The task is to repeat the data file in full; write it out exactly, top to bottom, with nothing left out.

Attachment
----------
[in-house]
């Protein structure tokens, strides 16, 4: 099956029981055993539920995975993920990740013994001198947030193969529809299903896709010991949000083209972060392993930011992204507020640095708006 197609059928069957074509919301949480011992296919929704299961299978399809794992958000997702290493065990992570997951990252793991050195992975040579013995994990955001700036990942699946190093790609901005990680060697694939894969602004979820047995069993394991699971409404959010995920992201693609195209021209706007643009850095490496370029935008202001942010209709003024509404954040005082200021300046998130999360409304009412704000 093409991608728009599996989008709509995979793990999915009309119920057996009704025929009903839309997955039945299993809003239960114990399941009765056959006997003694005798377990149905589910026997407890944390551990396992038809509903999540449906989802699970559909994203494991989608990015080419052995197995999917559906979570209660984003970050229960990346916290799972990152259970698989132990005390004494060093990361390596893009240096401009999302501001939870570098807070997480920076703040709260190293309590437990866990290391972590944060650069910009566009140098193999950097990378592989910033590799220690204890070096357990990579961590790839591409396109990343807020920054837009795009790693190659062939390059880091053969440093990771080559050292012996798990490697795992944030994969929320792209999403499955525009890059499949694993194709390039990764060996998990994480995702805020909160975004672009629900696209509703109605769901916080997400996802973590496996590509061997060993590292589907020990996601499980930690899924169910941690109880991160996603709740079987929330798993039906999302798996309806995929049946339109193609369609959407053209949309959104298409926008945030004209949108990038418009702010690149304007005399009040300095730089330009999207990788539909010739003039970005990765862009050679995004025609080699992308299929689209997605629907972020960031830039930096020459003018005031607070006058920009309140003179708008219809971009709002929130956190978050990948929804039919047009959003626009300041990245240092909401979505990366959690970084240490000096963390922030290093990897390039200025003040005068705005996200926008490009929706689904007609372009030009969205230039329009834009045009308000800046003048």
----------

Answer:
[in-house]
């Protein structure tokens, strides 16, 4: 099956029981055993539920995975993920990740013994001198947030193969529809299903896709010991949000083209972060392993930011992204507020640095708006 197609059928069957074509919301949480011992296919929704299961299978399809794992958000997702290493065990992570997951990252793991050195992975040579013995994990955001700036990942699946190093790609901005990680060697694939894969602004979820047995069993394991699971409404959010995920992201693609195209021209706007643009850095490496370029935008202001942010209709003024509404954040005082200021300046998130999360409304009412704000 093409991608728009599996989008709509995979793990999915009309119920057996009704025929009903839309997955039945299993809003239960114990399941009765056959006997003694005798377990149905589910026997407890944390551990396992038809509903999540449906989802699970559909994203494991989608990015080419052995197995999917559906979570209660984003970050229960990346916290799972990152259970698989132990005390004494060093990361390596893009240096401009999302501001939870570098807070997480920076703040709260190293309590437990866990290391972590944060650069910009566009140098193999950097990378592989910033590799220690204890070096357990990579961590790839591409396109990343807020920054837009795009790693190659062939390059880091053969440093990771080559050292012996798990490697795992944030994969929320792209999403499955525009890059499949694993194709390039990764060996998990994480995702805020909160975004672009629900696209509703109605769901916080997400996802973590496996590509061997060993590292589907020990996601499980930690899924169910941690109880991160996603709740079987929330798993039906999302798996309806995929049946339109193609369609959407053209949309959104298409926008945030004209949108990038418009702010690149304007005399009040300095730089330009999207990788539909010739003039970005990765862009050679995004025609080699992308299929689209997605629907972020960031830039930096020459003018005031607070006058920009309140003179708008219809971009709002929130956190978050990948929804039919047009959003626009300041990245240092909401979505990366959690970084240490000096963390922030290093990897390039200025003040005068705005996200926008490009929706689904007609372009030009969205230039329009834009045009308000800046003048």